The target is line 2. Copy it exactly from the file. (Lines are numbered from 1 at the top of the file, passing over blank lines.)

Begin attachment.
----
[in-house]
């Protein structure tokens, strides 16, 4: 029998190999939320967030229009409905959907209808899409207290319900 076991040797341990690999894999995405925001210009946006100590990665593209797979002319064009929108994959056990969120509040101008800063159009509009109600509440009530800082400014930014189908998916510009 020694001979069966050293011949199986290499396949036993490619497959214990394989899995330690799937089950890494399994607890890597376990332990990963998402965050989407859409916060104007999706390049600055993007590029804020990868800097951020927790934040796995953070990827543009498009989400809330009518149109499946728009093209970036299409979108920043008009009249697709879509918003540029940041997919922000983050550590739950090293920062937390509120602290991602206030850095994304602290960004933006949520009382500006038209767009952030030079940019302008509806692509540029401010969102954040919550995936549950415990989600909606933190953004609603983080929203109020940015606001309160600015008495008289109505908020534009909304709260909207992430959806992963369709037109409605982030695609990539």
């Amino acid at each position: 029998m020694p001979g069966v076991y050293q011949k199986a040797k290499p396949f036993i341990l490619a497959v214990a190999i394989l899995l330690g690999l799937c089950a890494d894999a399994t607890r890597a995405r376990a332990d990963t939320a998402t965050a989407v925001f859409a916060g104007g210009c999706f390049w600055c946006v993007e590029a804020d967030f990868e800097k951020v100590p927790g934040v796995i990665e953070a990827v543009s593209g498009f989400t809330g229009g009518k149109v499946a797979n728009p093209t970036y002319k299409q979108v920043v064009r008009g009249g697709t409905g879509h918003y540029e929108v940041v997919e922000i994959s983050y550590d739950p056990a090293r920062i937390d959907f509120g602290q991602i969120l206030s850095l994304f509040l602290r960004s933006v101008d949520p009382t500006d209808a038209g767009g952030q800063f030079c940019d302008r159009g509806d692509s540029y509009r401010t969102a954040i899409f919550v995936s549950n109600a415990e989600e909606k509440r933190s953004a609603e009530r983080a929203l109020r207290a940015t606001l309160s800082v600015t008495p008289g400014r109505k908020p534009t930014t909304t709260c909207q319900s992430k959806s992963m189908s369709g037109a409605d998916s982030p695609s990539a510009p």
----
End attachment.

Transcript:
């Protein structure tokens, strides 16, 4: 029998190999939320967030229009409905959907209808899409207290319900 076991040797341990690999894999995405925001210009946006100590990665593209797979002319064009929108994959056990969120509040101008800063159009509009109600509440009530800082400014930014189908998916510009 020694001979069966050293011949199986290499396949036993490619497959214990394989899995330690799937089950890494399994607890890597376990332990990963998402965050989407859409916060104007999706390049600055993007590029804020990868800097951020927790934040796995953070990827543009498009989400809330009518149109499946728009093209970036299409979108920043008009009249697709879509918003540029940041997919922000983050550590739950090293920062937390509120602290991602206030850095994304602290960004933006949520009382500006038209767009952030030079940019302008509806692509540029401010969102954040919550995936549950415990989600909606933190953004609603983080929203109020940015606001309160600015008495008289109505908020534009909304709260909207992430959806992963369709037109409605982030695609990539």